How do we define bilingual learning?
Setting the foundations for bilingualism in our young pupils is central to our entire early years’ approach, from the staffing of teams to the rhythm of the day and the environments in which they play. The steppingstones which enable our children to express themselves, understand others, think and be confidently literate in both Chinese and English are set from the beginning of their time in Huili Nursery Hangzhou. Each nursery class has a team of two partner teachers.
Strong attachments and positive relationships with their educators are key to developing language and communication skills for young children. To support this in multiple languages, the interactions they share are meaningful and reflect what our children already know about the world.
Our learning spaces are carefully crafted to inspire curiosity in our pupils. We encourage them to express their feelings and follow their enquiries. Our international educators always look for ways to prompt the children to practise a new English word or phrase or use their Chinese to discuss concepts at a deeper level. By hearing and then applying new vocabulary in play-based situations.
How do we define our unique approaches to learning?
Learning is constantly developed through play-based activities. These are centred around a range of projects where pupils are invited to share their knowledge and, with the help of the adults, research what is important to them in greater depth.
Ensuring the most effective Early Years approach for our pupils, we have merged the English Early Years Foundation Stage and the Chinese Curriculum (from three to six years) guidelines. The result is an encompassing curriculum and Huili framework for teaching and learning.
There are seven areas of learning and development that shape our educational programmes. These are comprised of three prime areas and four specific areas. Moreover, as a bilingual nursery, we work towards learning outcomes in communication and language and literacy in English and Chinese.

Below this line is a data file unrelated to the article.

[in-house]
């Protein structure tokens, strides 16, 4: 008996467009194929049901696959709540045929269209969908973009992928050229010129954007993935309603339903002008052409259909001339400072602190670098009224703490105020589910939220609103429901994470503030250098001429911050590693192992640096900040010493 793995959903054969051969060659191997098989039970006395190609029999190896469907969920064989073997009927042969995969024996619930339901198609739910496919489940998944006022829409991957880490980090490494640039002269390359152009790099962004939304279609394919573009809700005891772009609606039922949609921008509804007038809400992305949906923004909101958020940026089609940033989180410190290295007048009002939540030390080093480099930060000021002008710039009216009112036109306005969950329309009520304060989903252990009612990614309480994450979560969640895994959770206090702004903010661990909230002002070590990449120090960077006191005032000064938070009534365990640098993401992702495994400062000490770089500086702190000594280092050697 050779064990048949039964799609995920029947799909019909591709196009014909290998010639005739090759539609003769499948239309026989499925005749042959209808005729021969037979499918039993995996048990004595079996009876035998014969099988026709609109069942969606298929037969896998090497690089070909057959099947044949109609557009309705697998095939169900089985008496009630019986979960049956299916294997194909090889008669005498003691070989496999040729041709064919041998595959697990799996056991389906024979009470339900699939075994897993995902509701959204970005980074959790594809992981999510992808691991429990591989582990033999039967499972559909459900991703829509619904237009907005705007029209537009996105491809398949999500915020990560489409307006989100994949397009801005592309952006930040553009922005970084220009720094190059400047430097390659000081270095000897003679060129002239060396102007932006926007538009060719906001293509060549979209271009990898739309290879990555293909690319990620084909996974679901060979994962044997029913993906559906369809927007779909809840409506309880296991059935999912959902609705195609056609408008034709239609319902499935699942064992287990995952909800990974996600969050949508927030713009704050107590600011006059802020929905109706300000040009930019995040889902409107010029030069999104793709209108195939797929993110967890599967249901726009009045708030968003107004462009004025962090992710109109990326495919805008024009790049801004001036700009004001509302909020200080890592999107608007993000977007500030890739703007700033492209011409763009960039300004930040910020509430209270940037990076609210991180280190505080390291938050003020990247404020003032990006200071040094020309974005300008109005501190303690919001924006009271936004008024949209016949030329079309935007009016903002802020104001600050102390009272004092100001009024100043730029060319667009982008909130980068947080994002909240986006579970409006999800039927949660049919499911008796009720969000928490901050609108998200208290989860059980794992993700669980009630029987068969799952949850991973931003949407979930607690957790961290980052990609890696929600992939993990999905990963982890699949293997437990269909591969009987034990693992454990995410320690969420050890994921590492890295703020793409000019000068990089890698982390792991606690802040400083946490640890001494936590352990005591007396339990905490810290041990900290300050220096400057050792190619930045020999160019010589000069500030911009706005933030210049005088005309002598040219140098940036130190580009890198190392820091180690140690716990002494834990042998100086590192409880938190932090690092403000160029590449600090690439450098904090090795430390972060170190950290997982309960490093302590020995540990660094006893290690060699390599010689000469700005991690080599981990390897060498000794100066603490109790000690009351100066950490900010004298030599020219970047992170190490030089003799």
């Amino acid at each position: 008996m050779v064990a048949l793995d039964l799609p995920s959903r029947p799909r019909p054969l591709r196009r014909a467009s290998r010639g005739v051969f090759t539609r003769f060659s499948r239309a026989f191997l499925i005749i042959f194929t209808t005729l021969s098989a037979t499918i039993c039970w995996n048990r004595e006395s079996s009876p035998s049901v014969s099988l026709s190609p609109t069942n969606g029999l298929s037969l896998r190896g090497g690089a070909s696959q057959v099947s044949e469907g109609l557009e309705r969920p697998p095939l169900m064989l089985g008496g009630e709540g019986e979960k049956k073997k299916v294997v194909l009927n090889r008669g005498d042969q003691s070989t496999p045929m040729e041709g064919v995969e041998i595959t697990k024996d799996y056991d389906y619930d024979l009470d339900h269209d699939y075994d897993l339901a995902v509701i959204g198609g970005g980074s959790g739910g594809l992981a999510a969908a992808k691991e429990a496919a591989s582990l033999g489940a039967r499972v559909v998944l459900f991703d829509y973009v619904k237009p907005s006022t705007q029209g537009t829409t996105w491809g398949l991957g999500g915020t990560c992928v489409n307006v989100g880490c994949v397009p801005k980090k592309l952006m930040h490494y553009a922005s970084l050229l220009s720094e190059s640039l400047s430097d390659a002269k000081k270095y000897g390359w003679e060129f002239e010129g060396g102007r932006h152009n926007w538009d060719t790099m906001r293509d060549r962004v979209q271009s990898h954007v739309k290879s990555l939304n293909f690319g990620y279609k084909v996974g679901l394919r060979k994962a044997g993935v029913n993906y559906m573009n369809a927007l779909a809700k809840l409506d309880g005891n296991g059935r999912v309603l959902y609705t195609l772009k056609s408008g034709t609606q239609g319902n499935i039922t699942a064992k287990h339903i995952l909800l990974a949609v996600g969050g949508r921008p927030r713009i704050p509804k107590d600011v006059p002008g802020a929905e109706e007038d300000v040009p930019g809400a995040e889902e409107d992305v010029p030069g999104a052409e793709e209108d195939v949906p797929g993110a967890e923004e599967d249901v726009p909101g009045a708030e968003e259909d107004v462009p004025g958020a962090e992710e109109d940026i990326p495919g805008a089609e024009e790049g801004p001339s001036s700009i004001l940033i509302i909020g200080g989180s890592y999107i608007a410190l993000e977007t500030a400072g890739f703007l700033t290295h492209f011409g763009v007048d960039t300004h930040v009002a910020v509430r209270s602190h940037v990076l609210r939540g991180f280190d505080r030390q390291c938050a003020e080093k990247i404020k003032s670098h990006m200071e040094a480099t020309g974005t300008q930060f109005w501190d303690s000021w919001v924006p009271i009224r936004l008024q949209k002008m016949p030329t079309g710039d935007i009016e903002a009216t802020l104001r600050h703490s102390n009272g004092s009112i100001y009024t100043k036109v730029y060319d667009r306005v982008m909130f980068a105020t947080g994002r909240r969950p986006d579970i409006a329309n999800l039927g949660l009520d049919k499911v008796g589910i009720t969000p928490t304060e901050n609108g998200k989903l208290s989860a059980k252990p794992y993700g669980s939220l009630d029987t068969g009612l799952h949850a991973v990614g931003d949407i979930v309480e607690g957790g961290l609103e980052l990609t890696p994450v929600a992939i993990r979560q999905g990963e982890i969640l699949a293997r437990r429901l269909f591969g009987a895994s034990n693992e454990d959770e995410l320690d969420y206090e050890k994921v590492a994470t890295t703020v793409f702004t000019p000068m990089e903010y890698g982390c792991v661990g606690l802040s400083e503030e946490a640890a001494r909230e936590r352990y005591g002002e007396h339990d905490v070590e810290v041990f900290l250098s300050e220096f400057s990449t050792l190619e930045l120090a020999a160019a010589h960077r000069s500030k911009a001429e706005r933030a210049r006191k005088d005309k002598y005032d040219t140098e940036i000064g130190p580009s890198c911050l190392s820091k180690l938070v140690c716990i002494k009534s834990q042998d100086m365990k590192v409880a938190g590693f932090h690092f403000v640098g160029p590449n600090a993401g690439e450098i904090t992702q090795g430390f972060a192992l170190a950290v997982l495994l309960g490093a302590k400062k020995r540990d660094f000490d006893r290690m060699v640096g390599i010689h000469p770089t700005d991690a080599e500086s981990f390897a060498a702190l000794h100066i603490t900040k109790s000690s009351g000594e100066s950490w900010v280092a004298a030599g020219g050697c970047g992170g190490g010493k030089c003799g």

Huili four guiding principles:
1. Every child is unique. They are constantly learning and can be resilient, capable, confident, and self-assured.
2. Children learn to be strong and independent through positive relationships.
3. Children learn and develop in enabling environments where their experiences respond to their individual needs, and there is a strong partnership between practitioners and parents.
4. Children develop and learn in different ways and at different rates.
How do you create an inspiring environment?
Within our nursery, we aim to provide caring and inspiring learning spaces built on positive relationships and develop the whole child emotionally, socially, physically, and academically. As well as offering a wide range of learning opportunities, the continuous provision of resources available to pupils allows for independent accessibility and the teaching of new skills in culturally meaningful contexts.
For our learning spaces to foster life-long learners, we use a child-centred approach with a balance of adult-led and initiated activities with enhancements and provocations to extend thinking, communication and language and to practise and embed skills such as literacy, mathematics and scientific enquiry.
Invitations to play, which are over and above the continuous provision in the indoor and outdoor spaces, help provoke new learning and motivate children to think deeply and solve problems independently. These are chosen to either respond to children’s interests and/or promote and introduce new vocabulary, concepts and specific skills.
Our outdoor spaces are designed to offer huge potential to foster children’s Characteristics of Effective Learning in nature and surroundings. Outdoor learning lets pupils run, climb, and explore in ways that are not always possible in their everyday lives. Teaching and learning actively outdoors helps them develop a strong sense of independence, physical strength, and sensitivity to their surroundings.
Environments are designed to encourage pupils to make connections in their learning. A balance of quiet, reflective spaces and areas with open-ended materials reveal their existing knowledge and inspire them to think creatively.